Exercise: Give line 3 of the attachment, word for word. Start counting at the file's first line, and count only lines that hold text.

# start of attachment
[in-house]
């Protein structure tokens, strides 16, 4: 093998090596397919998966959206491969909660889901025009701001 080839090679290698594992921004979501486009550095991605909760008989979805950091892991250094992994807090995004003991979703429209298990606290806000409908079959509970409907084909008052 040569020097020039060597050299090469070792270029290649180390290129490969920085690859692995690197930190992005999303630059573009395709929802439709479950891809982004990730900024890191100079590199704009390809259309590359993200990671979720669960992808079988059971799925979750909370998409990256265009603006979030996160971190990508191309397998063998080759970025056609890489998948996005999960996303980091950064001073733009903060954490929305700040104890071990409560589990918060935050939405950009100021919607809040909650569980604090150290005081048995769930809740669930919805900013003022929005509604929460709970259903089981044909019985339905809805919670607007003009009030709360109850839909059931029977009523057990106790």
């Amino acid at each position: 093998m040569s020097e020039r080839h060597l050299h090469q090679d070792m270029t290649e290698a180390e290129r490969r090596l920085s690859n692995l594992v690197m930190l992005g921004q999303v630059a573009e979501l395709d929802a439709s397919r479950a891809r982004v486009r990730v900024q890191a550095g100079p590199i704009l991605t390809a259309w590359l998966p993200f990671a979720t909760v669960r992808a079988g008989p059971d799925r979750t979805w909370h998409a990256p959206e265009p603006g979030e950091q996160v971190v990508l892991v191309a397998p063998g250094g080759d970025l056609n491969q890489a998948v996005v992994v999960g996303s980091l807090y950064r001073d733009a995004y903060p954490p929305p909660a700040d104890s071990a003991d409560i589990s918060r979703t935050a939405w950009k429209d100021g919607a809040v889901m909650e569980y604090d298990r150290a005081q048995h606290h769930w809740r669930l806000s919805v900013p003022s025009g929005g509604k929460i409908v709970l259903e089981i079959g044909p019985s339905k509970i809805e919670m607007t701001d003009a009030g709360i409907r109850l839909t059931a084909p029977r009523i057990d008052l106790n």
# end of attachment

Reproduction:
């Amino acid at each position: 093998m040569s020097e020039r080839h060597l050299h090469q090679d070792m270029t290649e290698a180390e290129r490969r090596l920085s690859n692995l594992v690197m930190l992005g921004q999303v630059a573009e979501l395709d929802a439709s397919r479950a891809r982004v486009r990730v900024q890191a550095g100079p590199i704009l991605t390809a259309w590359l998966p993200f990671a979720t909760v669960r992808a079988g008989p059971d799925r979750t979805w909370h998409a990256p959206e265009p603006g979030e950091q996160v971190v990508l892991v191309a397998p063998g250094g080759d970025l056609n491969q890489a998948v996005v992994v999960g996303s980091l807090y950064r001073d733009a995004y903060p954490p929305p909660a700040d104890s071990a003991d409560i589990s918060r979703t935050a939405w950009k429209d100021g919607a809040v889901m909650e569980y604090d298990r150290a005081q048995h606290h769930w809740r669930l806000s919805v900013p003022s025009g929005g509604k929460i409908v709970l259903e089981i079959g044909p019985s339905k509970i809805e919670m607007t701001d003009a009030g709360i409907r109850l839909t059931a084909p029977r009523i057990d008052l106790n």